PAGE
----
Bacteria engineered with synthetic circadian clocks

Many of the body’s processes follow a natural daily rhythm or so-called circadian clock, so there are certain times of the day when a person is most alert, when the heart is most efficient, and when the body prefers sleep. Even bacteria have a circadian clock, and in a December 10 Cell Reports study, researchers designed synthetic microbes to learn what drives this clock and how it might be manipulated.

“The answer seems to be especially simple: the clock proteins sense the metabolic activity in the cell,” says senior author Michael Rust, of the University of Chicago’s Institute for Genomics and Systems Biology.

“This is probably because cyanobacteria are naturally photosynthetic–they’re actually responsible for a large fraction of the photosynthesis in the ocean–and so whether the cell is energized or not is a good indication of whether it’s day or night,” he says. For photosynthetic bacteria, every night is a period of starvation, and it is likely that the circadian clock helps them grow during the day in order to prepare for nightfall.

To make their discovery, Rust and his colleagues had to separate metabolism from light exposure, and they did this by using a synthetic biology approach to make photosynthetic bacteria capable of living on sugar rather than sunlight.

“I was surprised that this actually worked–by genetically engineering just one sugar transporter, it was possible to give these bacteria a completely different lifestyle than the one they have had for hundreds of millions of years,” Rust says. The findings indicate that the cyanobacteria’s clock can synchronize to metabolism outside of the context of photosynthesis. “This suggests that in the future this system could be installed in microbes of our own design to carry out scheduled tasks,” he says.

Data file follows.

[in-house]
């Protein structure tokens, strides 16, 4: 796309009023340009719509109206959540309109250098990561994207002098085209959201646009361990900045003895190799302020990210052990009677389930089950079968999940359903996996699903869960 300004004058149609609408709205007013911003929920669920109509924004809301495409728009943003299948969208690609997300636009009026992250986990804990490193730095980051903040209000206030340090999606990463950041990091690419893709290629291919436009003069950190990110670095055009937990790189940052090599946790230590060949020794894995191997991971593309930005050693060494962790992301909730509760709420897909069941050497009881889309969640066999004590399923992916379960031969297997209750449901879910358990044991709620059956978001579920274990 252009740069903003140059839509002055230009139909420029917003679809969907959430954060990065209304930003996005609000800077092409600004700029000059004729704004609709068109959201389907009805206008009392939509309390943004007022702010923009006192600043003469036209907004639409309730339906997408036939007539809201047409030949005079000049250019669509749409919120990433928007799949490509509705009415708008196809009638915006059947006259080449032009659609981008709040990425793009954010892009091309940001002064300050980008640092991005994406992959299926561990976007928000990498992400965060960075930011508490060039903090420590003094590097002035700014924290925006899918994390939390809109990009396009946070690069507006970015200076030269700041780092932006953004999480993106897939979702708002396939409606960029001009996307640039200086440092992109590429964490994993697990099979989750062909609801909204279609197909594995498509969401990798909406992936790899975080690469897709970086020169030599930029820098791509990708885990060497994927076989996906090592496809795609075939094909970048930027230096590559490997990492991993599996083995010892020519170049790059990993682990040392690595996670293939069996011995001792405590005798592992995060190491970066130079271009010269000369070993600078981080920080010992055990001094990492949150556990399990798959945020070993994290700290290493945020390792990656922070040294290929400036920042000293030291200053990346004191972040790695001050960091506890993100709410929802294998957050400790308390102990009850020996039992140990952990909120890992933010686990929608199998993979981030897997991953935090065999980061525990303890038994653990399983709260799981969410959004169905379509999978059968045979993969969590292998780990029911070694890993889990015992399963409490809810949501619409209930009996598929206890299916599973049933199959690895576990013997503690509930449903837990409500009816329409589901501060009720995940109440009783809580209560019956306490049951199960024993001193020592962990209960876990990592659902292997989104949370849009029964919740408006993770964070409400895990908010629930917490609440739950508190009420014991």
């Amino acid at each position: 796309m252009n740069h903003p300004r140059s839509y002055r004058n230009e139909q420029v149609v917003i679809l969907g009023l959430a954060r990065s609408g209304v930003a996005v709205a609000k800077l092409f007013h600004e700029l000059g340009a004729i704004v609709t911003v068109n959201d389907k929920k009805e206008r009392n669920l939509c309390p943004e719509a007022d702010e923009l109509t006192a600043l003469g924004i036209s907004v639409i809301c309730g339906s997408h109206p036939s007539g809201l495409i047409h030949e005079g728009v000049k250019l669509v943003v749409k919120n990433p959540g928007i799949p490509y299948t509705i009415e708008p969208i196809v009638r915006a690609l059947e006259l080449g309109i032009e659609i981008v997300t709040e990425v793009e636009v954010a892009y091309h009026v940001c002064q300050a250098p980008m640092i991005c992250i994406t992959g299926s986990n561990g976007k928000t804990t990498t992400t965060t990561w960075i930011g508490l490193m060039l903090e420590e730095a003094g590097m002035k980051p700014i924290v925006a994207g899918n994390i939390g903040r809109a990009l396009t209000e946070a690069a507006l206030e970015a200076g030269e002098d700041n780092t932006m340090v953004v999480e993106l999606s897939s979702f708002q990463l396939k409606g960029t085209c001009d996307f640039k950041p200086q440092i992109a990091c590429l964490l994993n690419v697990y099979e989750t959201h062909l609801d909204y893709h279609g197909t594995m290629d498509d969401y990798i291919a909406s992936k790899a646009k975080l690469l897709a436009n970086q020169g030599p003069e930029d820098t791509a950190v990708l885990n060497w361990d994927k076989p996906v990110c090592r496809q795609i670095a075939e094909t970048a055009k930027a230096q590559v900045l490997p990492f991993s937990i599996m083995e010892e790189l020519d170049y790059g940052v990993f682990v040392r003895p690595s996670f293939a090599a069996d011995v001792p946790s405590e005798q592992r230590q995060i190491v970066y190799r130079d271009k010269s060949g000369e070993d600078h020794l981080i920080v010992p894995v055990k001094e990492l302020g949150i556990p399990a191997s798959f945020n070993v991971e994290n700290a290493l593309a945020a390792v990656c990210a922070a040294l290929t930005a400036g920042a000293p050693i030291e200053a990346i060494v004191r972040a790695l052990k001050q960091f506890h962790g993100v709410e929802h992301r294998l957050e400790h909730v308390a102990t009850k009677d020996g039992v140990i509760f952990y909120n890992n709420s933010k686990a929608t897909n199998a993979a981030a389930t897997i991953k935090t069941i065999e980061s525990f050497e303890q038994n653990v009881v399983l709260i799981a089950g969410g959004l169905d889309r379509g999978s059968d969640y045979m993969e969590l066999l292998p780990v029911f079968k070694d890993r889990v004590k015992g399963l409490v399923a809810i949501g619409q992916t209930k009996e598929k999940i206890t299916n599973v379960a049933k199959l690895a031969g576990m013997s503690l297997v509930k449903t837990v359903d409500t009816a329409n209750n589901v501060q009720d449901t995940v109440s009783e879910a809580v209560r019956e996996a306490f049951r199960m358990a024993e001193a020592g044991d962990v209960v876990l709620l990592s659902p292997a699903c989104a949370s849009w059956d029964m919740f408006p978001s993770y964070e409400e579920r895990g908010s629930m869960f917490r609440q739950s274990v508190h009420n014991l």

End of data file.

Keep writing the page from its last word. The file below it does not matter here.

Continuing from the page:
In a related analogy, engineers who developed electrical circuits found that synchronizing each step of a computation to an internal clock made increasingly complicated tasks possible, ultimately leading to the computers we have today. “Perhaps in the future we’ll be able to use synthetic clocks in engineered microbes in a similar way,” Rust says.

Other researchers have shown that molecules involved in the mammalian circadian clock are also sensitive to metabolism, but our metabolism is not so closely tied to daylight as the cyanobacteria’s. Therefore, our bodies’ clocks evolved to also sense light and dark.

“This is presumably why, in mammals, there are specialized networks of neurons that receive light input from the retina and send timing signals to the rest of the body,” Rust explains. “So, for us it’s clearly a mixture of metabolic cues and light exposure that are important.”

The bacteria that live inside of our guts, however, most likely face similar daily challenges as those experienced by cyanobacteria because we give them food during the day when we eat but not during the night. “It’s still an open question whether the bacteria that live inside us have ways of keeping track of time,” Rust says.

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